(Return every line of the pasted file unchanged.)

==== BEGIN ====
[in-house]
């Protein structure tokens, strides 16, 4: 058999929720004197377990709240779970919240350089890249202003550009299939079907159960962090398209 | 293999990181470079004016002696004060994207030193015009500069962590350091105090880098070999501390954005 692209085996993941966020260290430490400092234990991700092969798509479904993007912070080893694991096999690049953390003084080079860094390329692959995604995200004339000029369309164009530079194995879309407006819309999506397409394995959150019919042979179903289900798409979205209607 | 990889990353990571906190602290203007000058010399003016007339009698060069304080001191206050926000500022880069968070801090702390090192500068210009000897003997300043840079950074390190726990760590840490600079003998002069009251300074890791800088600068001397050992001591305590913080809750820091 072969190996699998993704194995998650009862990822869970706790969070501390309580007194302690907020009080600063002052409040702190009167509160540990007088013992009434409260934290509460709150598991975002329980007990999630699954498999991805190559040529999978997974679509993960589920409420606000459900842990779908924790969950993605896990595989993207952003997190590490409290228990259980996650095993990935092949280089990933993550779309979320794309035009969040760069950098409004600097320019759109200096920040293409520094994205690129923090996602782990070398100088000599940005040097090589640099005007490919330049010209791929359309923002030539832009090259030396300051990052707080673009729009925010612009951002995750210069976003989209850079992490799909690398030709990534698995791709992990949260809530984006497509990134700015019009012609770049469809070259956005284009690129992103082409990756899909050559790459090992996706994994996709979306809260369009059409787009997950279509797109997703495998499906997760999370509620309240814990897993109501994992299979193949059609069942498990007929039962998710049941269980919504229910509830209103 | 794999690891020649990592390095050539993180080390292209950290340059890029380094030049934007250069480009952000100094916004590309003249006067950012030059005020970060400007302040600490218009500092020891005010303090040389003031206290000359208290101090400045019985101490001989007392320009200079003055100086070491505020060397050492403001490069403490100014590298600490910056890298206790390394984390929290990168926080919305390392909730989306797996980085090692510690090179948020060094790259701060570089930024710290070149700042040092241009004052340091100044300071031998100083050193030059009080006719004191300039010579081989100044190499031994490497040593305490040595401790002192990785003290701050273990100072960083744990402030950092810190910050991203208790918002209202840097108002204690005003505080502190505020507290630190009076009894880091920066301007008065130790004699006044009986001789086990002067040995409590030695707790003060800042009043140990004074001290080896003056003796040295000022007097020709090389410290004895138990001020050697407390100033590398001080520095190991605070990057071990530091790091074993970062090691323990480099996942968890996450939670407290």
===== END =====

[in-house]
């Protein structure tokens, strides 16, 4: 058999929720004197377990709240779970919240350089890249202003550009299939079907159960962090398209 | 293999990181470079004016002696004060994207030193015009500069962590350091105090880098070999501390954005 692209085996993941966020260290430490400092234990991700092969798509479904993007912070080893694991096999690049953390003084080079860094390329692959995604995200004339000029369309164009530079194995879309407006819309999506397409394995959150019919042979179903289900798409979205209607 | 990889990353990571906190602290203007000058010399003016007339009698060069304080001191206050926000500022880069968070801090702390090192500068210009000897003997300043840079950074390190726990760590840490600079003998002069009251300074890791800088600068001397050992001591305590913080809750820091 072969190996699998993704194995998650009862990822869970706790969070501390309580007194302690907020009080600063002052409040702190009167509160540990007088013992009434409260934290509460709150598991975002329980007990999630699954498999991805190559040529999978997974679509993960589920409420606000459900842990779908924790969950993605896990595989993207952003997190590490409290228990259980996650095993990935092949280089990933993550779309979320794309035009969040760069950098409004600097320019759109200096920040293409520094994205690129923090996602782990070398100088000599940005040097090589640099005007490919330049010209791929359309923002030539832009090259030396300051990052707080673009729009925010612009951002995750210069976003989209850079992490799909690398030709990534698995791709992990949260809530984006497509990134700015019009012609770049469809070259956005284009690129992103082409990756899909050559790459090992996706994994996709979306809260369009059409787009997950279509797109997703495998499906997760999370509620309240814990897993109501994992299979193949059609069942498990007929039962998710049941269980919504229910509830209103 | 794999690891020649990592390095050539993180080390292209950290340059890029380094030049934007250069480009952000100094916004590309003249006067950012030059005020970060400007302040600490218009500092020891005010303090040389003031206290000359208290101090400045019985101490001989007392320009200079003055100086070491505020060397050492403001490069403490100014590298600490910056890298206790390394984390929290990168926080919305390392909730989306797996980085090692510690090179948020060094790259701060570089930024710290070149700042040092241009004052340091100044300071031998100083050193030059009080006719004191300039010579081989100044190499031994490497040593305490040595401790002192990785003290701050273990100072960083744990402030950092810190910050991203208790918002209202840097108002204690005003505080502190505020507290630190009076009894880091920066301007008065130790004699006044009986001789086990002067040995409590030695707790003060800042009043140990004074001290080896003056003796040295000022007097020709090389410290004895138990001020050697407390100033590398001080520095190991605070990057071990530091790091074993970062090691323990480099996942968890996450939670407290």